So...it's been a while since I wrote an update. In the main flexi-schooling my daughter is going extremely well. She has definitely become more her happy, confident self again, and is learning tons! She told me how happy she was that she could actually read her 'quiet reading' book in School which was 'Charlotte's Web'. I asked her, 'what did you do when you couldn't read so well, or do the work set?' and she replied, 'I would just sit there staring at the page and not do anything, then I would get in trouble.' Oh the joys of School for a dyslexic child!
However....some days have been flippin tough - normally when I have had a row with the other half, or something 'big' is distracting me..... I find that my husband & daughter's behavioural characteristics are sooo similar that I can transfer my frustrations about him onto her very easily and this does NOT lead to a productive morning's learning! I have also felt quite poorly with a cold/aches in the past few weeks and instead of just taking things a bit easy, tried to stick with the regime & then failed to remain patient! For some bizarre reason, one morning I chose to do fractions, on a day when my head was pounding & I felt dreadful...It was all going okay, we worked on the concept of dividing by the denominator & multiplying by the numerator and she seemed to grasp it....then at the end of the hour or so, I asked her a question and it was like we had never done a fraction! I lost it! Then apologised and said it was my fault - that I clearly hadn't taught it in the right way (despite cutting up oranges, using numicon and every other strategy I could think of!)...well what could I say? "Where the hell has all that information we have just spent an hour working on gone? Why are you so stupid? Come on - think! You must know this by now!" All this she has heard many times...so I had to dig deep and blame myself...but it is very hard sometimes!
Then the other day, I looked back in her work folder and was absolutely amazed at the progress of her writing in 4 weeks. It has gone from a messy, misspelled 4 year old to a mature, much more accurate, neat 7 year old and I nearly cried!
A rather disturbing experience occurred a week ago during tutoring. I have a boy come to me who is a joy to work with and be around; he is happy, kind, thoughtful and funny; however, when he came to my Office for his session, I would not have recognised him. In fact, if I had not known him so well, I would have thought he was at best ADHD, at worst mentally unstable. He would not look at me, swung round and round on his chair, hit himself on the head and would not talk or do anything I suggested.
It was clear that I was not going to get him to do Toe by Toe - in fact, it seemed that the poor little red book was his personification of all his problems. I recognised he was angry, but he would not lower his guard. Nothing worked, until I asked him what he enjoyed doing, "Drawing," came the answer, so he drew.... pictures of teachers telling him off, of him crying, of him being angry....at last we talked about things and he became the boy I recognised again.
So...how many other boys and girls are displaying behaviour like this in Schools all around the Country? How many seem like they have psychological or behavioural problems when really they are just sick of being different, sick of having to work 3-5 times harder than everyone else, sick of being told off/to concentrate/that they should know this by now when they are trying so hard. No wonder they are a bit angry! As adults we would never put up with this treatment, and sometimes I truly think our education system is tantamount to mentally abusing these children by teaching in a way they just CANNOT learn. Controversial I know.....Comments?!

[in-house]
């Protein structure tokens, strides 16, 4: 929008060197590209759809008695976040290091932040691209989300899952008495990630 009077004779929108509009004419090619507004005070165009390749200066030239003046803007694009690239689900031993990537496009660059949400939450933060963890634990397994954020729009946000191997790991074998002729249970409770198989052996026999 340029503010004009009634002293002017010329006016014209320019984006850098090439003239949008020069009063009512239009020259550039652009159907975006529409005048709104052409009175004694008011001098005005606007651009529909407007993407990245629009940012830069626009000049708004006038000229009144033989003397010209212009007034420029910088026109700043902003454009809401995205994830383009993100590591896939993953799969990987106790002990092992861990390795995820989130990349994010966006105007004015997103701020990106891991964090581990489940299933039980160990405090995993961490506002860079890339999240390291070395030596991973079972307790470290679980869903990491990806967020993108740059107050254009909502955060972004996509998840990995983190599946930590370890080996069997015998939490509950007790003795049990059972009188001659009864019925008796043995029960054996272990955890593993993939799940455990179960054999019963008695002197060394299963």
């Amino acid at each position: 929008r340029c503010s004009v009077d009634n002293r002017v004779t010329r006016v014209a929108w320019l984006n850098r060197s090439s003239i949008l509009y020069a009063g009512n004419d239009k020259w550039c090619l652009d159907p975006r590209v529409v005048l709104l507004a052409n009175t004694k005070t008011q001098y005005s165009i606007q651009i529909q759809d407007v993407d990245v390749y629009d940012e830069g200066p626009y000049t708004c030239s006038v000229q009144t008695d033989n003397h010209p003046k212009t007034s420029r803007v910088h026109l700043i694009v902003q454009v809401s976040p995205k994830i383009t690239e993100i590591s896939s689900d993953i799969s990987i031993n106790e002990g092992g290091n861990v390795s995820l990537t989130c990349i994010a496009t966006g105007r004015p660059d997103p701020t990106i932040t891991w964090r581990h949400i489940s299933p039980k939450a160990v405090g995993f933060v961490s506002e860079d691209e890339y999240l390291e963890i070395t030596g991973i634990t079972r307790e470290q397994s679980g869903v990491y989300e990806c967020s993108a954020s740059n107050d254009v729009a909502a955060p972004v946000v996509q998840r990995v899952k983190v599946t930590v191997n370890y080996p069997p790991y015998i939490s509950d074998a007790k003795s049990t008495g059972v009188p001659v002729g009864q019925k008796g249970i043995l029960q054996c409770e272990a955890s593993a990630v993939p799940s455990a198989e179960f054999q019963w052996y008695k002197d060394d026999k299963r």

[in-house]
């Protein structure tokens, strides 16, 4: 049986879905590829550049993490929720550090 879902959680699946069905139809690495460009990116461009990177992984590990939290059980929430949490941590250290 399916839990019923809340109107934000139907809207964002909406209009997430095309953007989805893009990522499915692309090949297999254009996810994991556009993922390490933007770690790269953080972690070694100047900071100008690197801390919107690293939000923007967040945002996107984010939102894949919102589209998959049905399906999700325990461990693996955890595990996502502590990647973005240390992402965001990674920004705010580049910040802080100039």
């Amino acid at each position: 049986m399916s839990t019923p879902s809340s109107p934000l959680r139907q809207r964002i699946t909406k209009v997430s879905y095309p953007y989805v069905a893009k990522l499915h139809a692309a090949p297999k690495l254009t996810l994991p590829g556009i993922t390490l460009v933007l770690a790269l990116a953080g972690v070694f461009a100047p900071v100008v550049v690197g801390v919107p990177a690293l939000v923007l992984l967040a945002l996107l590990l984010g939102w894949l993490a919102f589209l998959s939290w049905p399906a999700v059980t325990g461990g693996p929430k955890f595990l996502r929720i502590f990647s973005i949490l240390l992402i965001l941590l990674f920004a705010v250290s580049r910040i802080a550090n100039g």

Some Advice from my Experiences
If you think your child may be dyslexic, s/he probably is, but here is a check-list from my experiences:
1) If your child cannot remember letter symbols in a natural progressive way, they could be dyslexic. Dyslexia merely means that a person cannot read/write/spell as well as their intelligence would suggest. (please note - parents are very competitive when it comes to reading & how well their child is doing. They will try to make you believe your child is just a bit slow or thick - but go with your gut - your instinct will usually be right).
2) Ask your child if the words move around on the page, or if they 'jump' around. Try turning the lights down & see if reading improves in dim light (you can time reading to check). If you are at all worried, book a colorimetry test at an optometrist. My daughter has scotopic light sensitivity, which can affect people with dyslexia, she couldn't read ANYTHING until getting tinted glasses, now she relies on them completely - they are a miracle!
3) Insist on a LASS test at School, BUT do not let them fob you off that the results show no problem. My daughter's results said she was 'borderline,' but on further investigation, we realised the results had not been properly analysed.
4) Get Toe by Toe - by Keda Cowling. 20 mins a day can change your child's life. Also, if you can, get a private tutor who has some knowledge about the issue to keep you both going - it's a tough road! However, if you are one of those lucky individuals (whom I have yet to meet) who has School support, this should not be necessary.
5) Remember - don't get too bogged down in it all (I have at times), your child is the same wonderful, unique and truly amazing individual they were before they started learning and the dyslexia became apparant. If our education system was different, their difficulties would not be an issue. Celebrate their strengths as much as possible - with support and understanding these 3-dimensional, out of the box thinkers can be something truly special!